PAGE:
Firefighter Darren Anderson with his family, his wife Michelle and three daughters. Photo courtesy of GoFundMe

VIDEO: B.C.-born firefighter remembered by MP in emotional speech

Family asks first responders to look after one another in wake of suicide, growing concerns of PTSD

A father and firefighter raised in Williams Lake who lost his battle with post-traumatic stress disorder was honoured in the House of Commons Friday, by his childhood friend Cariboo-Prince George MP Todd Doherty.

Choking back tears, Doherty rose in the house to pay tribute to Darren Anderson, who died Sept. 15.

“I receive messages or calls of another suicide everyday. Yesterday, the message I received was too close to home.” said Doherty, an outspoken advocate for first responders struggling with their mental health and PTSD.

“From his earliest years, all Darren wanted to be was a firefighter like his grandfather, his father and uncle. He wanted to be the best there was.”

Doherty said Anderson served 17 years with the Strathcona County Fire and Rescue Team, rose through the ranks to lieutenant and only 12 days ago competed and won bronze in the national fire fit challenge in his age category.

“Sadly seven days later Darren lost his battle with PTSD.”

Doherty described Anderson as a husband, father, son, friend and hero.

“Darren loved life. He loved his family and he loved his job.”

He said he spoke to Darren’s parents, Marlene and Gord Anderson, Thursday night and even though they are reeling over the loss of their son “their concern was for those left behind.”

“His friends, his family, his fire family, even the young paramedics who attended the Humboldt tragedy, they asked me to convey this message to his colleagues; Darren was so honoured and proud to be a part of the firefighting and first responder family. Please take care of one another. Take a moment to ask one another if they are OK. Please be well.”

Darren’s father Gord served 30 years as a volunteer with the Williams Lake Fire Department. Darren also served with the Williams Lake department before becoming a professional, full-time firefighter with the Strathcona County Fire and Rescue Team, outside of Edmonton.

“My heartfelt prayers go to Darren’s family, friends and the Strathcona County Fire and Rescue Team.”

First responders from across Alberta and B.C. have been extending their condolences to the family through social media.

Members of the Williams Lake Fire Department are also in contact with and supporting Dareen’s family in Williams Lake.

Strathcona County Acting Fire Chief Jeff Hutton also issued a formal statement Friday regarding’s Anderson’s death.

“Lt. Darren Anderson was a highly respected, valued and active leader in our emergency services family – and a large part of our entire community,” Hutton said.

“As we grieve, we are working closely with Lt. Anderson’s family to follow their wishes and tend to their needs as best we can. As Chief, my primary focus remains with the family’s needs and the needs of my first responders that I am responsible for.”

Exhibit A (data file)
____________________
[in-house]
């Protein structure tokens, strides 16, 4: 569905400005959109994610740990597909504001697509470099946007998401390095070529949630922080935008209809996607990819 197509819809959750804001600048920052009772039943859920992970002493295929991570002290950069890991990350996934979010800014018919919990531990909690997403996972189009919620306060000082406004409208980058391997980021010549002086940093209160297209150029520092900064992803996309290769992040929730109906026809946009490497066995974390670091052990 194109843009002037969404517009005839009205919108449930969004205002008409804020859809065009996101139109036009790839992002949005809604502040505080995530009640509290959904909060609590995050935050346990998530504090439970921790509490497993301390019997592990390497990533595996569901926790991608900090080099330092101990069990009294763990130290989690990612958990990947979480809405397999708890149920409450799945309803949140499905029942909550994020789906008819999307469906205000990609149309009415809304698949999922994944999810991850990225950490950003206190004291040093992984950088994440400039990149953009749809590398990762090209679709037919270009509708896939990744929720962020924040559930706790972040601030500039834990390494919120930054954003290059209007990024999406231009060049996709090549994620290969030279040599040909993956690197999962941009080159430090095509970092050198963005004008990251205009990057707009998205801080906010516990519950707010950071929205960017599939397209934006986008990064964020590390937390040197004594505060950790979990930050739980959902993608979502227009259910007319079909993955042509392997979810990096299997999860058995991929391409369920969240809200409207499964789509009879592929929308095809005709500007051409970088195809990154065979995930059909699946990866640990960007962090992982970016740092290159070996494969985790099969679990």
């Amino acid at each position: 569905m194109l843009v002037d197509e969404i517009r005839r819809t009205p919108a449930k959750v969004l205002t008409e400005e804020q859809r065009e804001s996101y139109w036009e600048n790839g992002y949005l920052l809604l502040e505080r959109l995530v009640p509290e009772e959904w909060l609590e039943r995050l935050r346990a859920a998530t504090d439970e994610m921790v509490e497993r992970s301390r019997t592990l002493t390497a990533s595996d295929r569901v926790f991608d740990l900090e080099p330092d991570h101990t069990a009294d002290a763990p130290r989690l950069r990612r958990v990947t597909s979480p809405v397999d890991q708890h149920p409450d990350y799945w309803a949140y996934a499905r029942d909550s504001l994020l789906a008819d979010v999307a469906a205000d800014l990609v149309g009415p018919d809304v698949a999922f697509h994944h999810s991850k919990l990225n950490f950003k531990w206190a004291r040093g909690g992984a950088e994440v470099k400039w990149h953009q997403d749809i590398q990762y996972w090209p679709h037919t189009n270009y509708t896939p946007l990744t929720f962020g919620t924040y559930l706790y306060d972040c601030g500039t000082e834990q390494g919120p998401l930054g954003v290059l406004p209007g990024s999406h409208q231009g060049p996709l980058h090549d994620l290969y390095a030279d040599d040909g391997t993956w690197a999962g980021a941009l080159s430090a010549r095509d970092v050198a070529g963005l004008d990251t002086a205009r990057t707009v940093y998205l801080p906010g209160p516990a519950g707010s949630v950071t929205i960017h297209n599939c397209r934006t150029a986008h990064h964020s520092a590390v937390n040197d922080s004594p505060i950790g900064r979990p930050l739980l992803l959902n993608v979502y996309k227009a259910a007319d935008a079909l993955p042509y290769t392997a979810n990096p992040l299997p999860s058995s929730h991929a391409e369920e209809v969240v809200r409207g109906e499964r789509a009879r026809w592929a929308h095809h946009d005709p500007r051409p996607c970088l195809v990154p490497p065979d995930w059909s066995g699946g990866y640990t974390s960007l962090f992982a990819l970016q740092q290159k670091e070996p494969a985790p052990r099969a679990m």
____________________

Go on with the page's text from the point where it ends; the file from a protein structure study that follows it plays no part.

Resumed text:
A GoFundMe Page has been set up and condolences and donations are pouring in for the family. The page has raised $74,229 in just three days for the family so far.

It reads; “On the night of Sept. 15th, 2018, the world lost a compassionate firefighter and EMT and a loving husband and father. He leaves behind his wife, Michelle, and three beautiful girls, who are left to cope as best they can.”

On his MP website, Doherty has dedicated a section to PTSD. The disorder, he explains, is a mental illness often involved with exposure to traumatic events that can involve serious injury, death threats, and death. It can be linked to ongoing emotional trauma.

Read More: Cariboo Prince George MP defends PTSD bill to Senate

The impacts of PTSD on first responders has become more widely known and recognized as Doherty has pushed for a national framework on PTSD. The Senate just passed Doherty’s Bill C-211 in June.

Read more: Bill C-211 on PTSD framework passes third reading in Senate

“Currently, there is no coordinated federal-provincial strategy that would expand the scope of support to ensure long-term solutions for those suffering from PTSD. Bill C-211 is what will ensure that we work toward a long-term set of best practices, statistical data and consistent terminology and education when dealing with PTSD and occupational stress injuries,” Doherty said.

In B.C., the province has introduced legislation that adds PTSD to the list of “presumptive conditions,” allowing for greater access to services for first responders.

Hutton said there continues to be work ahead to ensure supports are available for first responders, when they need it most.

“That will come, but for now, we thank our colleagues, extended first responder families, partners, friends and family for their condolences and support as we process our grief.”

If you would like to learn more about PTSD please visit MP Todd Doherty’s website.


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